Haiti blog

Our day was primarily focused on visiting two Hospitals – one that was recently constructed following the January 2010 earthquake – the other – constructed in 1854 and in need of significant repairs. The first Hospital – The University Hospital Mirebalais is a project that Partners in Health (PIH) championed and is the culmination of a dream dating back a quarter of a century. The 205,000 square foot – 300 bed facility – is filling a huge void, locally and nationally, for people who previously had limited access to quality health care. The Hospital provides primary care services to about 185,000 people in Mirebalais and two nearby communities. They see on average more than 700 patients every day. While the new brick and mortar has brought much comfort to the community, the more than 300 nurses who staff the hospital are still faced with an overwhelming workload yet they understand the value of technology and how it can help them to provide health care to people everywhere – especially to people living on the margin of extreme poverty. However and for whatever reason, this state of the art hospital has left out mobile technology as an important tool to help Nurses manage their case load. I listen with keen attentiveness to the Chief Nursing Officer who described to me how a young child, endured the excruciating pain of a deliberate breakage of his leg by a medical personnel, the procedure of which was done without any pain medication. Why no pain medication? The answer is astonishing – the medical staff are not trained on which protocols are to be employed for Pain Management. And then my mind wonders off to thinking how fortunate we are to live in a country where regardless of your status, we enjoy one of the greatest healthcare systems in the world. Just because you are poor does not mean you do not deserve to be cared for with dignity and respect. My Answer:The immediate approval to deploy of 11 Health eVillages devices in every department in the hospital with a focus on Pain Management! The Chief Nursing Officer is overcome with emotions for she sees in this small gesture the opportunity to do for the poor what fate has not done for them.Today, PI and Health eVillages made a difference!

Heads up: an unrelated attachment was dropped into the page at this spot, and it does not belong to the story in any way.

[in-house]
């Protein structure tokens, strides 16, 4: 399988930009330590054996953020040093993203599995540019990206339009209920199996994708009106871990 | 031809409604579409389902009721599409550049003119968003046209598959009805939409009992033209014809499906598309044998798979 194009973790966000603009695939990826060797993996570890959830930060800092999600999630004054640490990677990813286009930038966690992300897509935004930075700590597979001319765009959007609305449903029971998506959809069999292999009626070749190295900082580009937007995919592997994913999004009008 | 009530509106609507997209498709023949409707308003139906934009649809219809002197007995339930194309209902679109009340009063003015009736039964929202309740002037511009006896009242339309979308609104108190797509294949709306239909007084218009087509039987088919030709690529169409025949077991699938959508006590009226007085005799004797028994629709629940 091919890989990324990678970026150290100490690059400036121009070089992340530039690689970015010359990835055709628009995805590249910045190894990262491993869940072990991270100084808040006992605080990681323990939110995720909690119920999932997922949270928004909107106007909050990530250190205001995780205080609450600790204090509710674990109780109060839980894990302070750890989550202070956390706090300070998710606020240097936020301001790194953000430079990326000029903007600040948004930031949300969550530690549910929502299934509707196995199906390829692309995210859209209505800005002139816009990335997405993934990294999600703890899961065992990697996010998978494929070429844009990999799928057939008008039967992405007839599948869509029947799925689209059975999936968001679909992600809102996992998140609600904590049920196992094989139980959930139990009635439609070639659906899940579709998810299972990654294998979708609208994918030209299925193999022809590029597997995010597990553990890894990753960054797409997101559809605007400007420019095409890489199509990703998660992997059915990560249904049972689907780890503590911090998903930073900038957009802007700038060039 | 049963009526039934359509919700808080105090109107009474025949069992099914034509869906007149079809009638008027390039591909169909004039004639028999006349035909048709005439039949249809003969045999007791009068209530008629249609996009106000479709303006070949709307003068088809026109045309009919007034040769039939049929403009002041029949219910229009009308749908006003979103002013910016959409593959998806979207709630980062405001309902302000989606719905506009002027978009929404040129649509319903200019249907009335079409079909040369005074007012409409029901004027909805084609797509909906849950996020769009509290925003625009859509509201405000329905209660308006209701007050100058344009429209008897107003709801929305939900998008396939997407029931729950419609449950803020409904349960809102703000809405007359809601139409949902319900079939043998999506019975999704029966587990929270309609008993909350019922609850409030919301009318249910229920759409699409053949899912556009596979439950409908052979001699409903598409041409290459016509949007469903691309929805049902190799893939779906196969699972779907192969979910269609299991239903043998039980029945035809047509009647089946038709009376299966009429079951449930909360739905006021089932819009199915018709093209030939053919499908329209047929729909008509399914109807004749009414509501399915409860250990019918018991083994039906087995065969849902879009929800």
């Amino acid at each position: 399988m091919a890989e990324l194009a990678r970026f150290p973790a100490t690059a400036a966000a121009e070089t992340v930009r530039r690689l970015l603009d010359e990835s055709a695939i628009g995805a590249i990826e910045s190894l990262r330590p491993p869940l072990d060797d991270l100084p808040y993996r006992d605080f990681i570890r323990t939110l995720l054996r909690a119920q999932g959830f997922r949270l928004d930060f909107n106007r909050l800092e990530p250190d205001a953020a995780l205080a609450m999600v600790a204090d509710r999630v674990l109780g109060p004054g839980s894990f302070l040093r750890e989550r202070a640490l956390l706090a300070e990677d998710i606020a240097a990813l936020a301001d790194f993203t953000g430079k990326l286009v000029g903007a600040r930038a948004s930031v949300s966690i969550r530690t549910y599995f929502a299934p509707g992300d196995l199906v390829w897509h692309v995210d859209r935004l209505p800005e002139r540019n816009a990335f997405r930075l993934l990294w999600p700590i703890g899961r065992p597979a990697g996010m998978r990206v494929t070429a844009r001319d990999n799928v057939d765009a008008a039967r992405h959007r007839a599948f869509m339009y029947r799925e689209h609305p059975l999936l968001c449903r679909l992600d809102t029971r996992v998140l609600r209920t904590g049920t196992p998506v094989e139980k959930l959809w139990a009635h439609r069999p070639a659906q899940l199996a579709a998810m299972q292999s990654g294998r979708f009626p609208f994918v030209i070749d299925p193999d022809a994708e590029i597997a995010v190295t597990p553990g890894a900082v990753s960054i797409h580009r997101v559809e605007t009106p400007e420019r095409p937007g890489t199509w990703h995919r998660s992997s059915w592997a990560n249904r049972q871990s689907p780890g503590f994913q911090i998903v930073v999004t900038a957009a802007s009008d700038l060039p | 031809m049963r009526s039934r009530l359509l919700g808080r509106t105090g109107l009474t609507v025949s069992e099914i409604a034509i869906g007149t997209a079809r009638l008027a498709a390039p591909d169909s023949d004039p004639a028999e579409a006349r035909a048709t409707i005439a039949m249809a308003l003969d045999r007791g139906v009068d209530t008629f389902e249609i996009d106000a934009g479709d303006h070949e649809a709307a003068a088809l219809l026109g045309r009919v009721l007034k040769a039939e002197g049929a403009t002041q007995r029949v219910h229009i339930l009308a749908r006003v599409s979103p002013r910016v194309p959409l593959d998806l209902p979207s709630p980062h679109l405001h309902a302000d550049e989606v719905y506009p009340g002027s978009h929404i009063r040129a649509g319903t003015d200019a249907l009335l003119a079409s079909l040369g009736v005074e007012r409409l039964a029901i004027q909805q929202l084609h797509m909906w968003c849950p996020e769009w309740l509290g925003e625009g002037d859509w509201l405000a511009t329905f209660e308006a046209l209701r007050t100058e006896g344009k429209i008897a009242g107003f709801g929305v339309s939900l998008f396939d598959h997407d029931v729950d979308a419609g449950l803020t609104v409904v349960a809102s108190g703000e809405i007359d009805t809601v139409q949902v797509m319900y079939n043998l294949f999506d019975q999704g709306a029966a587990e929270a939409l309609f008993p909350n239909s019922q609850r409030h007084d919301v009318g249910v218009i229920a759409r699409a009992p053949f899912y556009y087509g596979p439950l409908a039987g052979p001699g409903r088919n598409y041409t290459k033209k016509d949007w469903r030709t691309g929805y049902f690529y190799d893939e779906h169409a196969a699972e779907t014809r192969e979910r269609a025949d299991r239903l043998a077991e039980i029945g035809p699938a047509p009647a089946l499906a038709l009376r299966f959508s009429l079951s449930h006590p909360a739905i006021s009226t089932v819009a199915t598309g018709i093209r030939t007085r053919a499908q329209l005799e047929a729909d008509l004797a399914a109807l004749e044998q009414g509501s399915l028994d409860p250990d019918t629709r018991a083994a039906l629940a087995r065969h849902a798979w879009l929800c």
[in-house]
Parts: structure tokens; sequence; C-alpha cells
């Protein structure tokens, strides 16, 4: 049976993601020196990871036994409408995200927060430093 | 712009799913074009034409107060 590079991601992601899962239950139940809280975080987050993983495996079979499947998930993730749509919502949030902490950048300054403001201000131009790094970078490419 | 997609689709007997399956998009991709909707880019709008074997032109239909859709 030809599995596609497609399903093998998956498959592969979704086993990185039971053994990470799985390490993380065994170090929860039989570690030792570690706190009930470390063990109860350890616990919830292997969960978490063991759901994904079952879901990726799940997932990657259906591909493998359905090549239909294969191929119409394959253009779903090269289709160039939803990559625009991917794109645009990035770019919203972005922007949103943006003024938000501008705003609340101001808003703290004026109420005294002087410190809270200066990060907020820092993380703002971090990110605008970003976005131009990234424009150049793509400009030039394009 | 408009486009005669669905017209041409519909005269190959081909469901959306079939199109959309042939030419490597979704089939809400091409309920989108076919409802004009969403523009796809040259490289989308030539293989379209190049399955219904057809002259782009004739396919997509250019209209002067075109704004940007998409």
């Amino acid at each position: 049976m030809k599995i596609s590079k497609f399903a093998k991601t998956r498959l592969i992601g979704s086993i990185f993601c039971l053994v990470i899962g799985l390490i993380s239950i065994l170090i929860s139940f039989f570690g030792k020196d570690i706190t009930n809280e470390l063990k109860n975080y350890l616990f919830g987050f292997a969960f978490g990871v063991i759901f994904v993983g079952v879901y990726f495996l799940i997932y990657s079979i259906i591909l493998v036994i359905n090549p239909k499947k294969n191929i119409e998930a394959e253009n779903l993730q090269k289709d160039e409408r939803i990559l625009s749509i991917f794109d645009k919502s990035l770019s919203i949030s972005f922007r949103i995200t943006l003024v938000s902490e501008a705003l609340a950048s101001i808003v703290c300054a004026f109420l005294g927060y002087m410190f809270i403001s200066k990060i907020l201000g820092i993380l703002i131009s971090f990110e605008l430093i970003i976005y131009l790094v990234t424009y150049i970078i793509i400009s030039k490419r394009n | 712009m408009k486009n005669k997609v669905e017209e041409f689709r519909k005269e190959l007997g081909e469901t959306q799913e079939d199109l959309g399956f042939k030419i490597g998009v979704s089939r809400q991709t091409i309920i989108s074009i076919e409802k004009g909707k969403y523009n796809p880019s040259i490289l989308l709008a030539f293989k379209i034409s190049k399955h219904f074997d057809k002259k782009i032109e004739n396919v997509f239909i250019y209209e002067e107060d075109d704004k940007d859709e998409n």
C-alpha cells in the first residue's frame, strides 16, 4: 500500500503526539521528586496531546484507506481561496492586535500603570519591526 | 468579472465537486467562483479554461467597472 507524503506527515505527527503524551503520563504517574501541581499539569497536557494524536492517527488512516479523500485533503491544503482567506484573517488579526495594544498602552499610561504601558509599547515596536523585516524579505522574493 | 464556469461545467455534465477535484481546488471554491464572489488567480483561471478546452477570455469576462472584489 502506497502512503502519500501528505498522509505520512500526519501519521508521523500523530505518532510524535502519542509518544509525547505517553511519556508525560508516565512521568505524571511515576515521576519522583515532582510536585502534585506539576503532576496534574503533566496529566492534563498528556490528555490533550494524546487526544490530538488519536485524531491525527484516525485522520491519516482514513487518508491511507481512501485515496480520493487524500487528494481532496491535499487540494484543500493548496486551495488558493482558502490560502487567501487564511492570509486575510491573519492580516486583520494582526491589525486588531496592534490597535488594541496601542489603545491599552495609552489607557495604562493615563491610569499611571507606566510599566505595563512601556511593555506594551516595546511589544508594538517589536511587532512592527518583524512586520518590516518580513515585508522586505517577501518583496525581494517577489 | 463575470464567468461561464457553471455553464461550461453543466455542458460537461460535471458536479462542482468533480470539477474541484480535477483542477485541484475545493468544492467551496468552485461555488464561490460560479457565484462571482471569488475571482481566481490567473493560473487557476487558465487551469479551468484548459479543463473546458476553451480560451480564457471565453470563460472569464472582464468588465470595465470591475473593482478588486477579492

Following our 3 hour visit at the University Hospital, we travel 90 minutes arriving midafternoon at the St. Therese Hospital in Hinche. In 2013, Health eVillages, in collaboration with the Regis College, launched a 3 year program creating what is known today as the HERO program. Our funding employs a Nurse Coordinator who provides support to the St. Therese Clinical Nurse Educator empowering her to identify nursing challenges faced by a resource poor institution, as well as to find possible solutions with a significant emphasis on education for the staff at St. Therese. The use of technology as part of the education, coupled with on-site training as well as mentoring, facilitates growth and sharing. As I tour the Hospital, I am simply overwhelmed with disbelief as I observe first-hand the deteriorating infrastructure, significant lack of beds forcing mothers to sleep on the tiled floor next to their sick children, integration of young children with adults in rooms that lack air conditioners on a day where the temperature is tallying 90 degrees, and pregnant mothers about to give birth crowded in rooms where all privacy has been forfeited. For a Hospital with limited resources that serves 4,000 – 5,000 patients per month, developing the skills of the health care staff is imperative. This particular hospital treats patients with HIV/AIDS, with hypertension, with diabetes and cardiac disease, and children who suffer from malnutrition. This is not a University Hospital setting and it is crystal clear that the Health e Villages/Regis HERO program is working! I witnessed the success of Collaborative IQ during one of the Nursing Teaching sessions where 17 of the 27 HERO Nurses were in attendance. During the Pain Management Curriculum, the instructor asked the students if the OMNIO app would be helpful to implementing the guidelines they had just learned about in the class. Most of them reply in French – “OUI” – One replies – “Thank you in advance for helping us” – And so…..Health eVillages has approved each of the 27 HERO Nurses to receive a device preloaded with medical content! As we leave, we immediately present 3 tablets to the visiting Regis Nurse who openly weeps in joy that today we will have empowered 3 Nurses to provide quality care for Haitians.

In closing, it has been an exhausting 36 hours and my many thanks to Katie Eaton and Dom Portalla for accompany me on this journey. All of you should be very proud to know that PI and Health eVillages continues to make a significant difference whether it be in a University Teaching Hospital or in a small Community Hospital – a century old and for most people the only place where they can access care. As we complete our latest Health eVillages mission, the Chief Nursing Officer reminds us that her goal is to “not to delay death, but rather to improve life”. This is indeed a noble cause and one that we should together help advance.

Let’s continue to build a strong and successful company for it is the only way we can continue to expand our voice in areas across the world where many people still have hope and belief in our good intentions.

Donato J. Tramuto
CEO & Chairman
Physicians Interactive Holdings

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